A class-action settlement against Horizon Blue Cross Blue Shield of New Jersey over delayed health-care payments to doctors won appeals court approval on Wednesday, including $4.7 million in legal fees and costs.
However, the 10-year-old litigation, Sutter v. Horizon Blue Cross Blue Shield of New Jersey, A-5725-09, might not be over, as the doctors and medical groups who objected to the deal are likely to petition for Supreme Court review.
The objectors challenged the settlement because it paid nothing to the class of more than 18,000 doctors and arguably too much to the firm of Mazie Slater Katz & Freeman, which brought the suit.
Superior Court Judge Stephen Bernstein in Essex County awarded $6.5 million in fees and costs in 2007 but slashed $1.8 million after a 2009 remand demanded a closer look at how much the deal was worth to class members.
The complaint, filed by name plaintiff Dr. John Ivan Sutter in 2002, accused Horizon of “repeated improper, unfair and deceptive acts and practices … which [were] designed to delay, deny, impede and reduce compensation” to physicians treating Horizon insureds. That and other practices allegedly violated state law and the insurance company’s contracts with doctors. A class was certified in 2004.
The settlement was all reforms and no money. Horizon agreed not to reduce reimbursement rates more than once a year, to forgo seeking recoupment of overpayments more than 18 months old, to provide a schedule of fees and to allow participating physicians to close their practices to all new Horizon patients.
The settlement also obligated Horizon to give 90 days’ written notice of material adverse changes to contract terms and permitted doctors unhappy with the changes to terminate the contract. And Horizon was barred from revoking a “medical necessity” determination on a precertified claim and from using “most favored nations” clauses to extract better terms than other carriers.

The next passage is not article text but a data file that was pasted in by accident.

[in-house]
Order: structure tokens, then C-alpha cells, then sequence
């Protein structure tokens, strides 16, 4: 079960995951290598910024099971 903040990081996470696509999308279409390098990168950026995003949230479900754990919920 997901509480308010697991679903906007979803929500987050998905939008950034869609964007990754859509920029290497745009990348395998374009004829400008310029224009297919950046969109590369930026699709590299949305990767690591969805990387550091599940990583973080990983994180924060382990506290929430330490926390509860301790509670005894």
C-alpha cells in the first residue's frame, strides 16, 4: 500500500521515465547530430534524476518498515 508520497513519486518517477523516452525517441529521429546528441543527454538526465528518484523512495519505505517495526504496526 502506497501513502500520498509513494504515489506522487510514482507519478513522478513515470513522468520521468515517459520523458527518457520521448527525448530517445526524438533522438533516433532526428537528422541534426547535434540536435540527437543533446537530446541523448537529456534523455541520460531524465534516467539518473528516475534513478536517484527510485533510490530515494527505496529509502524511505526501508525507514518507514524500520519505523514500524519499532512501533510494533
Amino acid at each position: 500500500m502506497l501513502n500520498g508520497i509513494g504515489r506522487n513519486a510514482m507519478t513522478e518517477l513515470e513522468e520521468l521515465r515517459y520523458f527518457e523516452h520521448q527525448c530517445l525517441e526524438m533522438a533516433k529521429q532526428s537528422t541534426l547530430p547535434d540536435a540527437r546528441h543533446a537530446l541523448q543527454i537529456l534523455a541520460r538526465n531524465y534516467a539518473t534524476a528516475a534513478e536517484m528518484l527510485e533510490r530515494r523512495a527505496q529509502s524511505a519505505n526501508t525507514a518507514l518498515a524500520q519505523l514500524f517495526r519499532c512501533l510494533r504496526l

The deal also provided for up to $6.5 million for legal fees and litigation costs.
A report by plaintiffs’ economic expert, Teresa Waters, Ph.D., an assistant professor at the University of Tennessee, valued the settlement at $39 million.
Almost 1,000 doctors excluded themselves from the class and six objected. A dozen medical societies, representing pediatricians, orthopedists, radiologists and other medical practice areas, were not allowed to intervene but were permitted to appear and argue against it.
The objectors groused that class members would receive no payment, that the reforms were illusory because they required nothing more than what Horizon was already required to do by law and by contract, and that the legal fees were grossly excessive.
In 2007, Bernstein approved the settlement as fair and the fees — amounting to 16.7 percent of the Waters’ $39 million valuation — as reasonable.
Two years later, the Appellate Division Judges Lorraine Parker, Dorothea Wefing and Laura LeWinn left the settlement in place but remanded for a testimonial hearing, which Bernstein had not allowed, and for reconsideration of the fees. They held that Bernstein incorrectly applied a percentage-of-recovery analysis without requiring a detailed affidavit of services or determining the hourly rate.
Following a five-day hearing on remand, Bernstein once more found the settlement fair. He relied on Waters’ revised valuation of $35 million, roughly $1,747 per doctor, which was based on a survey of how much doctors would save because staff would not have to spend so much time dealing with Horizon claims. The objectors did not present their own expert but cross-examined Waters.
Applying the lodestar method this time, Bernstein cut the fees to $4.7 million, including about $600,000 for out-of-pocket costs. He found the 5,628 hours billed by Mazie Slater were warranted and approved billing rates of $550 per hour for partners Eric Katz and David Mazie and $100 for law clerks, augmented by a 35 per cent multiplier for the difficulty and risk of the case.